What to expect in the Czech market
Although the impact of COVID-19 is wide-ranging, economic forecasts seem to be fairly optimistic for the Czech Republic. Many businesses were significantly hit. The banking industry – although less profitable - is still in a good shape. Despite the government support measures, the number of corporate insolvencies is gradually increasing, and a further escalation is expected starting in the middle of 2021.
The Czech Republic is currently facing the second wave of the pandemic. Although businesses have been heavily affected, the situation at the end of 2020 showed that companies in industry are beginning to adapt to the new conditions and that foreign demand is growing again. Indeed, domestic GDP is forecast to grow by 1.7% in 2021. However, the further development of the Czech economy will primarily be determined by government measures and restrictions mitigating the spread of COVID-19, as well as by the vaccination effort, rising unemployment, growth in foreign demand and continuing support in the form of government programmes. It is widely expected that the Czech Republic will not return to its pre-pandemic level before 2023.
The Czech Government has enacted several measures granting economic relief and financial assistance to businesses affected by the COVID-19 pandemic. Besides sector-specific programmes, these measures also include guarantee programmes designed to facilitate access to business financing for sole traders, small and medium-sized enterprises, and large export companies, having been designed in cooperation with the state owned Českomoravská záruční a rozvojová banka, a.s. ("ČMZRB") and Exportní garanční a pojišťovací společnost, a.s. ("EGAP"). All commercial banks can arrange such a loan, which would be guaranteed by ČMZRB or EGAP once all necessary conditions are met.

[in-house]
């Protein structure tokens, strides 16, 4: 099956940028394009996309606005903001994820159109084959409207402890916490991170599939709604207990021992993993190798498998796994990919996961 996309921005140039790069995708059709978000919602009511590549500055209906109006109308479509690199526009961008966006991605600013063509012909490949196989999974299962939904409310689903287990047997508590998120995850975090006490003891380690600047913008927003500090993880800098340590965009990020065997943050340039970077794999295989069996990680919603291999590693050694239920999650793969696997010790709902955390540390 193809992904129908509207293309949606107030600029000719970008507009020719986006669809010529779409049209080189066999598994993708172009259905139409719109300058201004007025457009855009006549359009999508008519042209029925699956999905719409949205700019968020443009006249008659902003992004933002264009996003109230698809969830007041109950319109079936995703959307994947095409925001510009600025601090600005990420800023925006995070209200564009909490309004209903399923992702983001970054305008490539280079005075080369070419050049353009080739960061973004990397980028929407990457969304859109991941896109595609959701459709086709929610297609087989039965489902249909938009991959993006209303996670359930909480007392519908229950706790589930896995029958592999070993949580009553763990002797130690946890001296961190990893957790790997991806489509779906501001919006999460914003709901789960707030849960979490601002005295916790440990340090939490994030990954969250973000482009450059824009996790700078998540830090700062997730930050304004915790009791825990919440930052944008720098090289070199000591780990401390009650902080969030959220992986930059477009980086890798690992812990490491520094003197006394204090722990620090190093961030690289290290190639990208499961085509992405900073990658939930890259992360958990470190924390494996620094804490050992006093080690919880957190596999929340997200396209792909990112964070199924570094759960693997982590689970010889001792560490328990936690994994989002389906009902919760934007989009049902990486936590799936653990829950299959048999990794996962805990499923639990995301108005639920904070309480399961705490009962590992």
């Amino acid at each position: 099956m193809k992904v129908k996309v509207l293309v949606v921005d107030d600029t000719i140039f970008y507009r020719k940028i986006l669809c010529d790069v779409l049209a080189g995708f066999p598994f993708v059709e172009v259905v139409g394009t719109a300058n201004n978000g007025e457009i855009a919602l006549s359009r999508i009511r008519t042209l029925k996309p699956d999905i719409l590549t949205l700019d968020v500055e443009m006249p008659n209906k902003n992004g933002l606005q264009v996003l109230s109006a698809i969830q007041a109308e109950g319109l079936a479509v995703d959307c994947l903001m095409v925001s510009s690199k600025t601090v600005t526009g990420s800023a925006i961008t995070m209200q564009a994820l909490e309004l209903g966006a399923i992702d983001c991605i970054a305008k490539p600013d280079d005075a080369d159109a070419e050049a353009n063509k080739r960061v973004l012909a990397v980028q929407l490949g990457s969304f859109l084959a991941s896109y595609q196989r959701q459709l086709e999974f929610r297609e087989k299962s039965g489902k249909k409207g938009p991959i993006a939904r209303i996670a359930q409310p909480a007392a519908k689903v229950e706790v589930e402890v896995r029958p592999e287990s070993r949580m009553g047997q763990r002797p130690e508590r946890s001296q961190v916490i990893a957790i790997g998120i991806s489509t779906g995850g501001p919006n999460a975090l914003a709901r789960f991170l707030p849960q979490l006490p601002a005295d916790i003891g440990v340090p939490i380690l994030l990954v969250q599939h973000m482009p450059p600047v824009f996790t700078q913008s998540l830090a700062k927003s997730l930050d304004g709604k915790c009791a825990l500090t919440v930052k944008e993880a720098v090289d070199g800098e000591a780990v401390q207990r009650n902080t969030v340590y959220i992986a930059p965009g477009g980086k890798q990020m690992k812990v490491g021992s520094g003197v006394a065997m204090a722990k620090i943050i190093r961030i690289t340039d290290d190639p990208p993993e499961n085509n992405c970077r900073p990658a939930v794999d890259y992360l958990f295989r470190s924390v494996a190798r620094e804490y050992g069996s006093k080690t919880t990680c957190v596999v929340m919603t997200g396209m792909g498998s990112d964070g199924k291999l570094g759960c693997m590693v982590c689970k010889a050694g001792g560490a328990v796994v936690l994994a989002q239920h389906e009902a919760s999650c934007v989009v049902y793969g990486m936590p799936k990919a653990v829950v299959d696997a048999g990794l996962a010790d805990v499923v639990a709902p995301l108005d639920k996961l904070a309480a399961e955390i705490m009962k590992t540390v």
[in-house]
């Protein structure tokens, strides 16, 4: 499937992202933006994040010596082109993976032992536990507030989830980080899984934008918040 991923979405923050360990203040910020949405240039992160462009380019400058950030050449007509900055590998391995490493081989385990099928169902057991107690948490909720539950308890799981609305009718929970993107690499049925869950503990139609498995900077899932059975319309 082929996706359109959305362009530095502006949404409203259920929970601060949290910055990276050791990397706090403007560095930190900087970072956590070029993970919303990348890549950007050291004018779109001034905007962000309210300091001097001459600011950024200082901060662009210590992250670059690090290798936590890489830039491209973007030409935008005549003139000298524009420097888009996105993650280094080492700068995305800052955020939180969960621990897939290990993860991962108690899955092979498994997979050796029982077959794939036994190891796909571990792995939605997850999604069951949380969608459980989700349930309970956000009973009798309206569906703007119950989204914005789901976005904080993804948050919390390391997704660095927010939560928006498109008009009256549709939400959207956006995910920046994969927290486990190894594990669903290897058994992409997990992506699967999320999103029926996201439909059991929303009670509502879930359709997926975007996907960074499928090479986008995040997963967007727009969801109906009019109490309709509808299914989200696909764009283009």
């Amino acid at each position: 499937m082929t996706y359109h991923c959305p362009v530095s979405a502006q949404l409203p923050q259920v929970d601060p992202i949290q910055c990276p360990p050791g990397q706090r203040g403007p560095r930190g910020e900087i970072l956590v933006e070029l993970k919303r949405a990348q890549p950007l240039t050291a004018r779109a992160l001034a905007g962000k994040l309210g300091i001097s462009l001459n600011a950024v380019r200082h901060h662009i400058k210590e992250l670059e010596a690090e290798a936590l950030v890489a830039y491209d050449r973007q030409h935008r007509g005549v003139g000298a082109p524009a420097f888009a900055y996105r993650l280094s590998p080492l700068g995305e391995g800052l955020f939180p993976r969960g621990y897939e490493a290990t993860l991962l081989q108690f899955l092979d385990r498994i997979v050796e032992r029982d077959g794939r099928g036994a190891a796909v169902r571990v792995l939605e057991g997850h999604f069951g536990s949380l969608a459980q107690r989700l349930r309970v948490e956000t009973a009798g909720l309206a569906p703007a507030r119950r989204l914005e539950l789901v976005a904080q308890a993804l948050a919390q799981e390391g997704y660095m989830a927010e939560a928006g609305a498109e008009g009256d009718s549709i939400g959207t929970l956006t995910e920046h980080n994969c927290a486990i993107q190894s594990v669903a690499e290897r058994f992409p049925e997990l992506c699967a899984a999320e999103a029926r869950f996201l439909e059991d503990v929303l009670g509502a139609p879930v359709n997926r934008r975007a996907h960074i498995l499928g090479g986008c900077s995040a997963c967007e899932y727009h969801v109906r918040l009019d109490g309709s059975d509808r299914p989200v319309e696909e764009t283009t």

The banking sector has not yet been significantly affected by COVID-19
The postponement of loan instalments for both individuals and corporate clients during 2020 was a typical measure aimed at preventing unnecessary and early insolvencies that could have been caused by a drop in household and corporate incomes due to the COVID-19 pandemic.
This postponement was primarily delivered in the form of a "loan moratorium" under Act No. 177/2020 Coll. on some measures in the area of loan repayment in connection with the COVID-19 pandemic. The loan moratorium was offered on both consumer and business loans (including mortgages) for a period of 3 or 6 months, without having to prove a causal link between the pandemic and the reasons for postponement. The loan moratorium was in effect until 31 October 2020, and in total over 12% (approx. 360,000) of all debtors with bank loans used it. Despite initial doubts, the total percentage of non-performing loans has not increased.
Even after the end of the loan moratorium, deferrals of repayments may still be individually agreed with credit institutions. Naturally, banks are relatively cautious in this area.
The total volume of mortgages sold during 2020 reached CZK 254 billion (approx. EUR 9.5 billion), which is well above the record years of 2016 and 2017. This trend is not expected to continue in 2021.
Savings and credit cooperatives are facing problems
Savings and credit cooperatives had their second worst year on record, with losses reaching almost three times those of previous years. Although the sector has continuously been facing problems since the end of 2017, the need to create loan loss reserve funds during the pandemic while interest rates have been falling only exacerbated the problems. Savings and credit cooperatives that are supervised by the Czech National Bank are thus currently facing an increased need for capital. If their shareholders are unable to inject this capital, this could create opportunities for distressed funding or even M&A.